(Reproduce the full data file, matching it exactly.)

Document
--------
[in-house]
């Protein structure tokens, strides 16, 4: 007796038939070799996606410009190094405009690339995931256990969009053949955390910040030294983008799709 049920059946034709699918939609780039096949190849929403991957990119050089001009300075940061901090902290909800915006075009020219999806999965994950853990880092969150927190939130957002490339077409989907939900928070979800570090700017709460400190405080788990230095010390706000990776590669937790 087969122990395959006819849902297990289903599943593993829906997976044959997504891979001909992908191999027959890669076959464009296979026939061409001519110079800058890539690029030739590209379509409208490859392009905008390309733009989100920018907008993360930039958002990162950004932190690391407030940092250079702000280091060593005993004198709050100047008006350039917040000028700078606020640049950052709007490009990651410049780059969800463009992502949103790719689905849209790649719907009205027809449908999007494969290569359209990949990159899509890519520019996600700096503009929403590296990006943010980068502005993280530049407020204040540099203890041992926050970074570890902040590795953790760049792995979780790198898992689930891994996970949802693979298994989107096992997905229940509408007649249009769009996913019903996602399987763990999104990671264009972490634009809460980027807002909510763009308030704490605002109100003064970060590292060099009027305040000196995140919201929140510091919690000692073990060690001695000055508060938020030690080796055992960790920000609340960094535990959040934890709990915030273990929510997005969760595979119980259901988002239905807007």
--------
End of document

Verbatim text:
[in-house]
């Protein structure tokens, strides 16, 4: 007796038939070799996606410009190094405009690339995931256990969009053949955390910040030294983008799709 049920059946034709699918939609780039096949190849929403991957990119050089001009300075940061901090902290909800915006075009020219999806999965994950853990880092969150927190939130957002490339077409989907939900928070979800570090700017709460400190405080788990230095010390706000990776590669937790 087969122990395959006819849902297990289903599943593993829906997976044959997504891979001909992908191999027959890669076959464009296979026939061409001519110079800058890539690029030739590209379509409208490859392009905008390309733009989100920018907008993360930039958002990162950004932190690391407030940092250079702000280091060593005993004198709050100047008006350039917040000028700078606020640049950052709007490009990651410049780059969800463009992502949103790719689905849209790649719907009205027809449908999007494969290569359209990949990159899509890519520019996600700096503009929403590296990006943010980068502005993280530049407020204040540099203890041992926050970074570890902040590795953790760049792995979780790198898992689930891994996970949802693979298994989107096992997905229940509408007649249009769009996913019903996602399987763990999104990671264009972490634009809460980027807002909510763009308030704490605002109100003064970060590292060099009027305040000196995140919201929140510091919690000692073990060690001695000055508060938020030690080796055992960790920000609340960094535990959040934890709990915030273990929510997005969760595979119980259901988002239905807007």